2010 and Beyond

Brandon Marshall is traded after signing his 1st round tender that pays a little more than $2million.  Signs w/Miami a 4 year deal at $47million, $24 guaranteed.  In 2011 that is.  What are we seeing?  A 4 year deal for the Miami Dolphins but a great idea for other franchises to consider.  But what about the CBA?  Fans have access to information, if they are interested enough.  In other words, I don't have enough fingers to count how many members in MHR that can pop up facts regarding contracts for every player in the league.  However, this is a hurdle yet to be overcome by both the Players Union and NFL Owners.

This link above is a great example of one means of closing the gap in contract negotiations among rookies.  Rookies in the top 10 come to mind in fact.  Imagine Denver, picking at 11 this year, wanting to move up to say 5 w/the Redskins to draft a QB.  Well we have a 43 and a 45 and an extra 2nd next year.  Lets say the player of interest is ABC and he's definitely a McDaniels type of player that will turn things around in a hurry. 

Well Ross Tucker proposal makes a lot of sense in terms of what he talks about shortening contract lengths to two years w/an option for a third year.  So the ABC player's slot would once again have the value of the pick in itself and giving back control to teams actually looking to get the most value of any deal and picks in question all in the pursuit to improve their football team with out the worry money.

Money.  The root of all evil.  These kids love football.  If they could replace money with the adoring fans cheers, marketing opportunities, and a social status very few get to enjoy, they'd jump on it faster than Jerry Jones on an oil puddle stained in his image.

So what happens after 2010?  We all talk about which player isn't worth this much versus that player who made that much but isn't that for a team to decide?  I mean is Holmes going to be utilized the same way as Marshall or vice versa?  Who knows but I believe the model presented in the link would greatly curtail some of the demands we're seeing today in a world where a WR who averages in a span of three years: 100 catches, 7 TDs, 63 first down grabs can make $10million plus meanwhile Wes Welker is making significantly less for doing the exact same thing but from a slot position.

Now before we go into the styles of the player and how the dynamics vary shouldn't that matter to the style of system a player would fit into?  I mean Tebow is a great story no question but don't look further than Alex Smith, Meyer's first prodigy who has been in the NFL now for a good hot minute.  That system doesn't exist in the NFL anymore (run n shoot comes to mind) but its great at the college level and more importantly it provides more WRs ready to jump into the NFL.  If more teams adopt this scheme does this mean that WR price tags will drop off now that RBs can be found in any round?  Probably not but the idea of bringing a rookie for two years w/a third option at a more discounted contract would be a great means of having the parity before free agency became the circus it is today.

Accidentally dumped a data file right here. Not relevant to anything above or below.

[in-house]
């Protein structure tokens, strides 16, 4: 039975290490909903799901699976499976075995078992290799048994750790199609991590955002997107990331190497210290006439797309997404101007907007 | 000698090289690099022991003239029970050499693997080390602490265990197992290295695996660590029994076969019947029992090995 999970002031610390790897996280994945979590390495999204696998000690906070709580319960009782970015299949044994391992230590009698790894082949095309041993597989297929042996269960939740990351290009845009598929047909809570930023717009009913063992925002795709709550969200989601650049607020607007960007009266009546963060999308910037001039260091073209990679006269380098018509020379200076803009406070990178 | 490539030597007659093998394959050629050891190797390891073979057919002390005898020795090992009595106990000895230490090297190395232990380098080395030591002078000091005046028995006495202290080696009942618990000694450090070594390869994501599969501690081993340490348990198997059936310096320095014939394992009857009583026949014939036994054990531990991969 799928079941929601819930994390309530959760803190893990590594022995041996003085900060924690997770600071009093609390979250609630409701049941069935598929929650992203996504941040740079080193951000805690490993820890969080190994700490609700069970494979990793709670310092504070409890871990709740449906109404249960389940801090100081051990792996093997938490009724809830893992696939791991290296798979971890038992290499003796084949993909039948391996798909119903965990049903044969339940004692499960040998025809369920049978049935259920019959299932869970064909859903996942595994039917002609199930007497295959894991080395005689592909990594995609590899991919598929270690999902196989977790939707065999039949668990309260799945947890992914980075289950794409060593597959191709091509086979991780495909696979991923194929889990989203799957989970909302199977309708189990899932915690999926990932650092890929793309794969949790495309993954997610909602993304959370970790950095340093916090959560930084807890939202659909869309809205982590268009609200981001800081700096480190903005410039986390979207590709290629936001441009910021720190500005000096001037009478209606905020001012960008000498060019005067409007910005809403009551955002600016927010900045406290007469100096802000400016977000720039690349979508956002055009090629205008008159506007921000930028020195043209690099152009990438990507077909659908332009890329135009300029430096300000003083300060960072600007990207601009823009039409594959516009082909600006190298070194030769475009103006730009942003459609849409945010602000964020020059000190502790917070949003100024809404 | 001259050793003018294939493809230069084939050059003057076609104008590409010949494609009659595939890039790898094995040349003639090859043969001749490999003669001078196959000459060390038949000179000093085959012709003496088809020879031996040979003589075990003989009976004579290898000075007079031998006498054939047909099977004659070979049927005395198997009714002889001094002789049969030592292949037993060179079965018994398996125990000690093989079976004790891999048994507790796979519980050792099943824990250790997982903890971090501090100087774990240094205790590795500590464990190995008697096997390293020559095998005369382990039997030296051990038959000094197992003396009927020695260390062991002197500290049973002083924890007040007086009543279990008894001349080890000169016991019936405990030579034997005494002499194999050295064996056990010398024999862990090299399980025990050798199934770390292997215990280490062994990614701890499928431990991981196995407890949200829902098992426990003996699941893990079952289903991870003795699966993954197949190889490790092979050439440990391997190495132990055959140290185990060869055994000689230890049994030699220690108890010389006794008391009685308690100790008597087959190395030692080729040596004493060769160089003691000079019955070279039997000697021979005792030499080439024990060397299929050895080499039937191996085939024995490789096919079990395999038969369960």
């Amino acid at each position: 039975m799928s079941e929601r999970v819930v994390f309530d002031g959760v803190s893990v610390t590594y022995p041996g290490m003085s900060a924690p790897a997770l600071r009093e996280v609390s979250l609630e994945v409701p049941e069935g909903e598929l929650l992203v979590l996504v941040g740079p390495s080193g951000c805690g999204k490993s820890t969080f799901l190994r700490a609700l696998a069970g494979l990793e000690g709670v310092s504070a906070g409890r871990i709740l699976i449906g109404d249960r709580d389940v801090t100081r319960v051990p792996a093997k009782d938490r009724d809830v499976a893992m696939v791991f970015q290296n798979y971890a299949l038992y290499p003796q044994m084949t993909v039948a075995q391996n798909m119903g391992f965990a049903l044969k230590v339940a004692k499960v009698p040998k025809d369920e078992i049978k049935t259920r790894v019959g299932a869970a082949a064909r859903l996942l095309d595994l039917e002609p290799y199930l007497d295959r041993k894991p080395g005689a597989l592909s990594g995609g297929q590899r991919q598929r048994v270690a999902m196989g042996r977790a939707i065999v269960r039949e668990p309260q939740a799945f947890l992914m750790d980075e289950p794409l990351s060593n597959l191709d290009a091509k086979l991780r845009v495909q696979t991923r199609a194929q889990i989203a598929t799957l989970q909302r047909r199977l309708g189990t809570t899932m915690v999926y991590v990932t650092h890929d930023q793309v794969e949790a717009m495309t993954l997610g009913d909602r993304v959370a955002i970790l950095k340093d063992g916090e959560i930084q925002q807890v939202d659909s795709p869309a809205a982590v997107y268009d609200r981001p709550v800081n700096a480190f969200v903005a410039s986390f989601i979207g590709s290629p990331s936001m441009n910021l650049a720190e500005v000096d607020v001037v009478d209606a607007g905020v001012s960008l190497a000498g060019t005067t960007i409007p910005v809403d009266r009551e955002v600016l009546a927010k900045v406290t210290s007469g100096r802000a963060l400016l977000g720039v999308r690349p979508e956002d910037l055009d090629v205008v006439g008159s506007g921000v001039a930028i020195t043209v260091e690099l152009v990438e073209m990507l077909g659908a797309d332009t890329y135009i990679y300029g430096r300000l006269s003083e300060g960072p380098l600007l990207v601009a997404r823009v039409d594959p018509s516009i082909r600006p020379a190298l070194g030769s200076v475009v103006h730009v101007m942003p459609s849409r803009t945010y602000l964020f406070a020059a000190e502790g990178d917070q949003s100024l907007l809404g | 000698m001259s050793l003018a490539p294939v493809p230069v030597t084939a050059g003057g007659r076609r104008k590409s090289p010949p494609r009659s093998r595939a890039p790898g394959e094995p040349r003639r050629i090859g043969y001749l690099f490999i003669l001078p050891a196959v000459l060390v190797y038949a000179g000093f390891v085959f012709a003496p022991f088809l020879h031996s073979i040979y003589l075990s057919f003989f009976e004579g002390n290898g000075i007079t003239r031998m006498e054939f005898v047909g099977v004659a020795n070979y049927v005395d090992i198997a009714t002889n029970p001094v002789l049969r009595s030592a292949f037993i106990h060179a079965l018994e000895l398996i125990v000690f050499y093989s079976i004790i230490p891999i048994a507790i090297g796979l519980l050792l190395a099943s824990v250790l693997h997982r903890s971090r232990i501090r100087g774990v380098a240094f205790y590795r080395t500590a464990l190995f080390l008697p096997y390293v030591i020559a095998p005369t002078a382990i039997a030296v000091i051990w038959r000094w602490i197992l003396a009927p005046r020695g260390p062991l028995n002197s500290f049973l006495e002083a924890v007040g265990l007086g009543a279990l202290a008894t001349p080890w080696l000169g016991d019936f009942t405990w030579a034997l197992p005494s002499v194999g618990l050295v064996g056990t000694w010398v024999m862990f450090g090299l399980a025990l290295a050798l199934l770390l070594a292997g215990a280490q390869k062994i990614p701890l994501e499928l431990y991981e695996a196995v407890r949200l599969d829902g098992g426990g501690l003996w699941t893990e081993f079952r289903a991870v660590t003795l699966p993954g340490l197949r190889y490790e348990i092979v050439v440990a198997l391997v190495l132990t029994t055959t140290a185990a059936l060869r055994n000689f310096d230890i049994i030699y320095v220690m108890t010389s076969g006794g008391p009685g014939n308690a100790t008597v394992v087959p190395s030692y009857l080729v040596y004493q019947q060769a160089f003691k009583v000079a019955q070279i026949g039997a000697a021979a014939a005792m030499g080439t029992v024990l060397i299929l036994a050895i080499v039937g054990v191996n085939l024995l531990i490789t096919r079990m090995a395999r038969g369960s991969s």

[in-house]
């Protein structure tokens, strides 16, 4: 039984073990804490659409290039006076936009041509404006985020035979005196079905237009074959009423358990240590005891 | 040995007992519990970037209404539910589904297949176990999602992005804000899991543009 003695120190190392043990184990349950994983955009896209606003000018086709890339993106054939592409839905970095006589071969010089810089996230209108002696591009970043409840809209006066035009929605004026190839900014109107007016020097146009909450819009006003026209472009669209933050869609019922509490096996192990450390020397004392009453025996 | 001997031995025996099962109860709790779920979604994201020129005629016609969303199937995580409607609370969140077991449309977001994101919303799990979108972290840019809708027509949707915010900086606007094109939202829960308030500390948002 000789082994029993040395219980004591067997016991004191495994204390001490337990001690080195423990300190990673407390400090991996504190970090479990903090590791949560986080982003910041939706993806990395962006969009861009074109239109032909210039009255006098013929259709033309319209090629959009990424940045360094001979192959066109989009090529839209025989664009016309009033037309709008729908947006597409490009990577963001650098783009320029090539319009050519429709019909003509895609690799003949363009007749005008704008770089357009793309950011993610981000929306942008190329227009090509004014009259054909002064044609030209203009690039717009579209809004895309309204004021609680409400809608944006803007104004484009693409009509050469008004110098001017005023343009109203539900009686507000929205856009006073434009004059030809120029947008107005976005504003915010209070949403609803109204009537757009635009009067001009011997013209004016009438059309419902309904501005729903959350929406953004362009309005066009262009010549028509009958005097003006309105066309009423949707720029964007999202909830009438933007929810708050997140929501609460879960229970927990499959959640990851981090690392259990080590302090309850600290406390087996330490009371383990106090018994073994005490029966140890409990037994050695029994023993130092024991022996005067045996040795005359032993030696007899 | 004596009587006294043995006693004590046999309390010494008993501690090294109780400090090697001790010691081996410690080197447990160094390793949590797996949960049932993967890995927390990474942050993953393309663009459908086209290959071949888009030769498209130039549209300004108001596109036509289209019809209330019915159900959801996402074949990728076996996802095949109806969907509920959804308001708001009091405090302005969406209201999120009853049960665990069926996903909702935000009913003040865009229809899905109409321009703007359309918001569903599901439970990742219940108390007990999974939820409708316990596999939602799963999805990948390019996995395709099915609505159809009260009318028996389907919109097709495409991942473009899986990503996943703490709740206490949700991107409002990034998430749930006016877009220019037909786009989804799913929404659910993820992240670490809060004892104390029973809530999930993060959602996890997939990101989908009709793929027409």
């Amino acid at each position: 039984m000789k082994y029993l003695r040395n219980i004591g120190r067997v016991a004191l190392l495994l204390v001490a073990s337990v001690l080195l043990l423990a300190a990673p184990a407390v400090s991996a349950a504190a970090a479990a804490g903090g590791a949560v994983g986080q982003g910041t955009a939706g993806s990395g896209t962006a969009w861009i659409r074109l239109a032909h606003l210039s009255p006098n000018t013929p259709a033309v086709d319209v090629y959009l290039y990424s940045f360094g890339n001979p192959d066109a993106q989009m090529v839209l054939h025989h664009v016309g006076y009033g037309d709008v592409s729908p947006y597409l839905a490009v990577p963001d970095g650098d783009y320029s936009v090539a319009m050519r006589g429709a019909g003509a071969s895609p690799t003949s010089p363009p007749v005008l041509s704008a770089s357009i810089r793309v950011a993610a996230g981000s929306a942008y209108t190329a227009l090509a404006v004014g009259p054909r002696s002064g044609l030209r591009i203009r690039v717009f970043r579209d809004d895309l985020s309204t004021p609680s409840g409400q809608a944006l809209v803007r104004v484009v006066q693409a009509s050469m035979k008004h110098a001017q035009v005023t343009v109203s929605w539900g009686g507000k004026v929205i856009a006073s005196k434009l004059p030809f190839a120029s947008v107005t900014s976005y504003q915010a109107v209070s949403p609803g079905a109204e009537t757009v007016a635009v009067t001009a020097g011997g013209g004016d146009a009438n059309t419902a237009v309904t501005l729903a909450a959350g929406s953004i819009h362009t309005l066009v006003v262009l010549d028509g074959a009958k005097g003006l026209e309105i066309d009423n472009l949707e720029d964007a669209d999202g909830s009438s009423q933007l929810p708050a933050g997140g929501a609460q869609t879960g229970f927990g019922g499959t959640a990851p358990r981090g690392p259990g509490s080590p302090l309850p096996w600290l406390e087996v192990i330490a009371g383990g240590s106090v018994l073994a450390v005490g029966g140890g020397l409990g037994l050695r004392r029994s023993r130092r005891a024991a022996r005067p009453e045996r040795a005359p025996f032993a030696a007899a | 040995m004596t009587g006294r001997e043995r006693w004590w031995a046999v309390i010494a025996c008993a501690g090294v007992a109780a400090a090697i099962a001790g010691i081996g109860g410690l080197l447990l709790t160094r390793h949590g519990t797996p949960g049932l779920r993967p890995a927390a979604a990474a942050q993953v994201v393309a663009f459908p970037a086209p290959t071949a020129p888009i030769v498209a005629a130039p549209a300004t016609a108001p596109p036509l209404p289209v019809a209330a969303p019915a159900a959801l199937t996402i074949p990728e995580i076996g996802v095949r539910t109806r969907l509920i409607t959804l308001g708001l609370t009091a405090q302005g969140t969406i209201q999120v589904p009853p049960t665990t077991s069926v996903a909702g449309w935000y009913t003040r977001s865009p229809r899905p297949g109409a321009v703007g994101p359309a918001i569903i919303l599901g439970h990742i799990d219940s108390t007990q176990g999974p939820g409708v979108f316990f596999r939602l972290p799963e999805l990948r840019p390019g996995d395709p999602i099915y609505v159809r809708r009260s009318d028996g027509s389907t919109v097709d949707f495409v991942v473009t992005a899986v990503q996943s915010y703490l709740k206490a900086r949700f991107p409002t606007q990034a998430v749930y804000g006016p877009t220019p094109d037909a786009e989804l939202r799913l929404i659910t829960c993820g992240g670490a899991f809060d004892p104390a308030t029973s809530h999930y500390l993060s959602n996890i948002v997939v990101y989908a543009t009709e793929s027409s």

In closing I think this year is crucial if the NFLPU and NFL Owners can't find a middle ground.  If there is one common gripe between the two sides its the pay rookies make drafted that high.  Agents won't like it one bit but can you imagine the process in NFL development?  Won't have to keep a player around long waiting for that green light to go off.  I'm for the 2yr option for 3rd as a model and think it would help curtail many finances that are issues today and bring true value to the NFL draft and not some TMZ popularity contest.  Maybe this approach could carry over in MLB but I'm not holding my breath and besides 162 games is one long season that starts as early as February and ends as late as November (weather permitting).


 Side note, great win last night by as they win in the bottom of the 10th agianst the Mets.  I'm a Yankee fan so a Mets loss is equal to a Yankee win (when they don't win of course).

This is a Fan-Created Comment on The opinion here is not necessarily shared by the editorial staff of MHR

Log In Sign Up

Log In Sign Up

Forgot password?

We'll email you a reset link.

If you signed up using a 3rd party account like Facebook or Twitter, please login with it instead.

Forgot password?

Try another email?

Almost done,

By becoming a registered user, you are also agreeing to our Terms and confirming that you have read our Privacy Policy.

Join Mile High Report

You must be a member of Mile High Report to participate.

We have our own Community Guidelines at Mile High Report. You should read them.

Join Mile High Report

You must be a member of Mile High Report to participate.

We have our own Community Guidelines at Mile High Report. You should read them.




Choose an available username to complete sign up.

In order to provide our users with a better overall experience, we ask for more information from Facebook when using it to login so that we can learn more about our audience and provide you with the best possible experience. We do not store specific user data and the sharing of it is not required to login with Facebook.